dave

May 29, 2003
2:48 PM

Post #540052

We have a lot of black widows here; I killed one just yesterday, in fact. Often we give them to the chickens. :)

Maybe I should move this thread to the pests forum. :)

Dave
tiG
Newnan, GA
(Zone 8a)

May 29, 2003
3:07 PM

Post #540074

sorry dave, I know you're trying to get it IDed. :}
windsurffer

(Zone 5a)

May 29, 2003
3:31 PM

Post #540094

Dave if I ever found one of those in my garden I would have to change my clothes first I would think it and then do it while stopping it at the same time, they make my flesh crawl. I take my hat off to you your one brave dude.

Could this be the same one? http://wrbu.si.edu/www/stockwell/photos/v_globosus.jpg
If it is it is called vaejovis globosus borelli.

This message was edited Thursday, May 29th 11:55 AM
Debby
Milo, IA
(Zone 5a)

May 30, 2003
2:46 AM

Post #540688

Oh, no--no way. I'll take my cold winters now gladly. Scorpions, black widow spiders, copperheads. Dave, is that thing in your house.
dave

May 30, 2003
3:36 AM

Post #540734

Sure are (the scorpions, anyway)! They don't seem to bother us. Trish doesn't care for them, but she also doesn't go nuts, jumping up on chairs as one (including me) might do if a mouse was in the room. Said scorpion above was alive during this picture session, and still alive as it was on its way down the toilet.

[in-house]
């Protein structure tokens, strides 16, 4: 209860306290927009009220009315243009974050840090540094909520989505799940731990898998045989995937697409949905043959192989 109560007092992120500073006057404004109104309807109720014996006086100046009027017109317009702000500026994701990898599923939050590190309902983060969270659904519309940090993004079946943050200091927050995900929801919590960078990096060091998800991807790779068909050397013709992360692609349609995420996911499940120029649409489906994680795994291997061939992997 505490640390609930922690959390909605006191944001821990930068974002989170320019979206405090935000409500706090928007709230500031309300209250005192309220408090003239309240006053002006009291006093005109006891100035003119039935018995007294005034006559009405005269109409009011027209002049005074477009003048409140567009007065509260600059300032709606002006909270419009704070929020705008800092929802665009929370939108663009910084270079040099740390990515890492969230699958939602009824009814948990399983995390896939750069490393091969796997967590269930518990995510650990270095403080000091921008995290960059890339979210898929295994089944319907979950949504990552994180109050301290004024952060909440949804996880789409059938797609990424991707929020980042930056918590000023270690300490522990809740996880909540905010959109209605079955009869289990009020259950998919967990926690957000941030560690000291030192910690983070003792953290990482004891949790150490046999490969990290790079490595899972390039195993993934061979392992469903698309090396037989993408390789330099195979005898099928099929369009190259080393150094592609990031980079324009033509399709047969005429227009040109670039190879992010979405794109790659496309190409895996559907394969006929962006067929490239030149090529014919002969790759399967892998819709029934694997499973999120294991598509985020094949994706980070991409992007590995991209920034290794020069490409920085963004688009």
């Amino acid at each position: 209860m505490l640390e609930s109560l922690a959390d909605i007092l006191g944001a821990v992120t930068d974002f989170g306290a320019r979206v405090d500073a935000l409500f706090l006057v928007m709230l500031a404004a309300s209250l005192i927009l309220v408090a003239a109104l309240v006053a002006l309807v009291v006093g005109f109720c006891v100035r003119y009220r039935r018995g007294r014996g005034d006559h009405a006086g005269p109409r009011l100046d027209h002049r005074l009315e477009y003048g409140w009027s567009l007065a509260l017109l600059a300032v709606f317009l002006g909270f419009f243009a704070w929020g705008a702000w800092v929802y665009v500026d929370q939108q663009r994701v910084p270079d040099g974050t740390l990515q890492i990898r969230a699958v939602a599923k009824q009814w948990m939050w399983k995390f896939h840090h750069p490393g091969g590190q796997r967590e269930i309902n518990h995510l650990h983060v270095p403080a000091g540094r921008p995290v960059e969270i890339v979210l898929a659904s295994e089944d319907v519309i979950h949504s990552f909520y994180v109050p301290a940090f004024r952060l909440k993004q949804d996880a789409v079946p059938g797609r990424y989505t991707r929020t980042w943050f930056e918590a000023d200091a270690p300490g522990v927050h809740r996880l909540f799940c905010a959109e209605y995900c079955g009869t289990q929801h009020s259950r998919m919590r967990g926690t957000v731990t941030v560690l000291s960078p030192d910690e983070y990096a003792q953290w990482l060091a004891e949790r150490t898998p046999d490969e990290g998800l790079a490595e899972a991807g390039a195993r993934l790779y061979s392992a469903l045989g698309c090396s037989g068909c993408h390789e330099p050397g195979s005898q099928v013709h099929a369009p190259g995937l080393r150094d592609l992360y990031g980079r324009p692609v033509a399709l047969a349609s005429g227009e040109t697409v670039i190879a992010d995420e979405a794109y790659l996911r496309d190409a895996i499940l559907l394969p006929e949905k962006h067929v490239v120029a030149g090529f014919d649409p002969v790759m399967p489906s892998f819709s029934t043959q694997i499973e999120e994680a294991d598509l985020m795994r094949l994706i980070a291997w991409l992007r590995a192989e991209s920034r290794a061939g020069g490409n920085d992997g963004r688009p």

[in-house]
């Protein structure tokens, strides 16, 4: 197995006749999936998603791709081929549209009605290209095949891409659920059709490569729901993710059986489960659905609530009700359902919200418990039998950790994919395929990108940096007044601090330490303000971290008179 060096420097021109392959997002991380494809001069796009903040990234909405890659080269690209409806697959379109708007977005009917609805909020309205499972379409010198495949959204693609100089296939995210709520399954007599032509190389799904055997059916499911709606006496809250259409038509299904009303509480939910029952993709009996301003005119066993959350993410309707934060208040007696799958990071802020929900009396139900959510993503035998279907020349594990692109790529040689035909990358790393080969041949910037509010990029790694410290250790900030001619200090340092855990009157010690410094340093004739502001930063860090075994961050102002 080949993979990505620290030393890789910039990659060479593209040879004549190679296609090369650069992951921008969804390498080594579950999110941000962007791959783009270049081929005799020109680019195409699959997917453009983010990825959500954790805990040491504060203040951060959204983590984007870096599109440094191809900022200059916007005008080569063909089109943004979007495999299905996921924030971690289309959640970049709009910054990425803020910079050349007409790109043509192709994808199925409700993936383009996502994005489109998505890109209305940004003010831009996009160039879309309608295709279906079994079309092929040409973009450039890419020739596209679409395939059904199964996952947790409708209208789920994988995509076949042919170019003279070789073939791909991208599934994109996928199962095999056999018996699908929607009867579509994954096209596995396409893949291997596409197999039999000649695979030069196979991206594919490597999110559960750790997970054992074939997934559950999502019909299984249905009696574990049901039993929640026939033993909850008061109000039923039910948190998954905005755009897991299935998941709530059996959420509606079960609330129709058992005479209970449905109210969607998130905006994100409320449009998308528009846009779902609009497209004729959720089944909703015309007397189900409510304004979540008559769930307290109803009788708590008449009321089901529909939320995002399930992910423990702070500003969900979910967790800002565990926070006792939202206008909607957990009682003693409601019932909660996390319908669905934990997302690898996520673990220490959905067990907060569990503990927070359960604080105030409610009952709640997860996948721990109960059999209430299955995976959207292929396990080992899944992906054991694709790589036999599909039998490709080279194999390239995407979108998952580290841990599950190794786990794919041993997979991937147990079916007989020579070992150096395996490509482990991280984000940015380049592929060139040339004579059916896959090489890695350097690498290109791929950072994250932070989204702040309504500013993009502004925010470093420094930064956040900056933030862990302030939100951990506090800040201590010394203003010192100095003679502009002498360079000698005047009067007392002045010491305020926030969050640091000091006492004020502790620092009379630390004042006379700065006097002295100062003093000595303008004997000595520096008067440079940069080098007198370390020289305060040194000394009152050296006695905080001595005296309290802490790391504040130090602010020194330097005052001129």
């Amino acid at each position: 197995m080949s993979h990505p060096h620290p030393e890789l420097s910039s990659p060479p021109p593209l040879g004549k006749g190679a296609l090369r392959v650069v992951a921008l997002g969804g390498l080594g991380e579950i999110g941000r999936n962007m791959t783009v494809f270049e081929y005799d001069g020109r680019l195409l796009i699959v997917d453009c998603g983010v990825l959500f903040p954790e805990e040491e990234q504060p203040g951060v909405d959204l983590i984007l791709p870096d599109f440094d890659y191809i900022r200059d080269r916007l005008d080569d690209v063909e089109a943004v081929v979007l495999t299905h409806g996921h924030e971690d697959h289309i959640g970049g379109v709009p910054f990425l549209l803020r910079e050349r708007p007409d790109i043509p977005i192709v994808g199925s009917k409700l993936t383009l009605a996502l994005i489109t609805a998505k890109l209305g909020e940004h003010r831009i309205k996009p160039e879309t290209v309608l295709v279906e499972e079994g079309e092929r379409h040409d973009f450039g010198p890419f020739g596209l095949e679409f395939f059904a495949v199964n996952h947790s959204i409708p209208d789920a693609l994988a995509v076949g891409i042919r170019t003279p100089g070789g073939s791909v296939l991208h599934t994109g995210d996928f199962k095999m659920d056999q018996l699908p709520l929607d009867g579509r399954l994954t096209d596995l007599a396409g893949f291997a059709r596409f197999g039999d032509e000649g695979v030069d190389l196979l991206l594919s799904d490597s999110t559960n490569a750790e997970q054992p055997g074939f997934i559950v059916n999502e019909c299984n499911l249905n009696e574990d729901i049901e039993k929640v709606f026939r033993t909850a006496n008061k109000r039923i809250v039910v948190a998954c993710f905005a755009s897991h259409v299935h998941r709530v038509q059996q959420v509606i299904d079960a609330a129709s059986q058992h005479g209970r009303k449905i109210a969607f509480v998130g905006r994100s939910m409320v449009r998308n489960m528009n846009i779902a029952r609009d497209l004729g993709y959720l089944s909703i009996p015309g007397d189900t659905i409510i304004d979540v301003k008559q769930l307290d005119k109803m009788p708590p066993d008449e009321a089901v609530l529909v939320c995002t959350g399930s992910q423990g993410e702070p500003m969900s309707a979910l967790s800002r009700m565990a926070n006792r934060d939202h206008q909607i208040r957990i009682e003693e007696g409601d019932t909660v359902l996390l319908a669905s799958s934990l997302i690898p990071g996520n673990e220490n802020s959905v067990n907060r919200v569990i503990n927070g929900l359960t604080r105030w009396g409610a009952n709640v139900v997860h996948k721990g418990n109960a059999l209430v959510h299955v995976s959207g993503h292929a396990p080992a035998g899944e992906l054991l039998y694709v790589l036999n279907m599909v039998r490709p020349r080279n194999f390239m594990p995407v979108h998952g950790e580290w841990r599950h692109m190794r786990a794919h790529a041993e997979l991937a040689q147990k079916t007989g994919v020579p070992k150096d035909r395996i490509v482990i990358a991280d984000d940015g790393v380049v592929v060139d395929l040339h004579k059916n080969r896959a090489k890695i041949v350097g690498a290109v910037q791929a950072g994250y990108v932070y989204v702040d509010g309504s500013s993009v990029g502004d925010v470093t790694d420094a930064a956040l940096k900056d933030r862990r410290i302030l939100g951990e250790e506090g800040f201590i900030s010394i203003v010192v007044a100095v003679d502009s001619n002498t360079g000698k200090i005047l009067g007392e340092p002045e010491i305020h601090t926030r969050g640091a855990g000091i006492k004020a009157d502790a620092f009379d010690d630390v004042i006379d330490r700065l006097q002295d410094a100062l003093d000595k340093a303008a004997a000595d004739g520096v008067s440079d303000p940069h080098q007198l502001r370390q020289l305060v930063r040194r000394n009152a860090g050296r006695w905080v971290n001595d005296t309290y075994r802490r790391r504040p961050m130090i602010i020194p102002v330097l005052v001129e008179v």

We've found all of the black widows on the back porch, except for one, which was in the chicken coop. As soon as I knocked that one down, the chickens went after it like a child to an open box of pizza!

Copperheads- don't walk in the tall grass, and if you accidentally step on one (as I did just the other day) your reflexes will cause you to jump 10 feet high and you'll be out of danger before you knew you stepped on it.

It's all a very small price to pay to live in the best country on earth. ;-)

Dave
tiG
Newnan, GA
(Zone 8a)

May 30, 2003
3:37 AM

Post #540737

amen brother! as long as those things are in your part of it:)
violabird
Barnesville, GA
(Zone 8a)

May 30, 2003
4:09 AM

Post #540759

Guess it's true.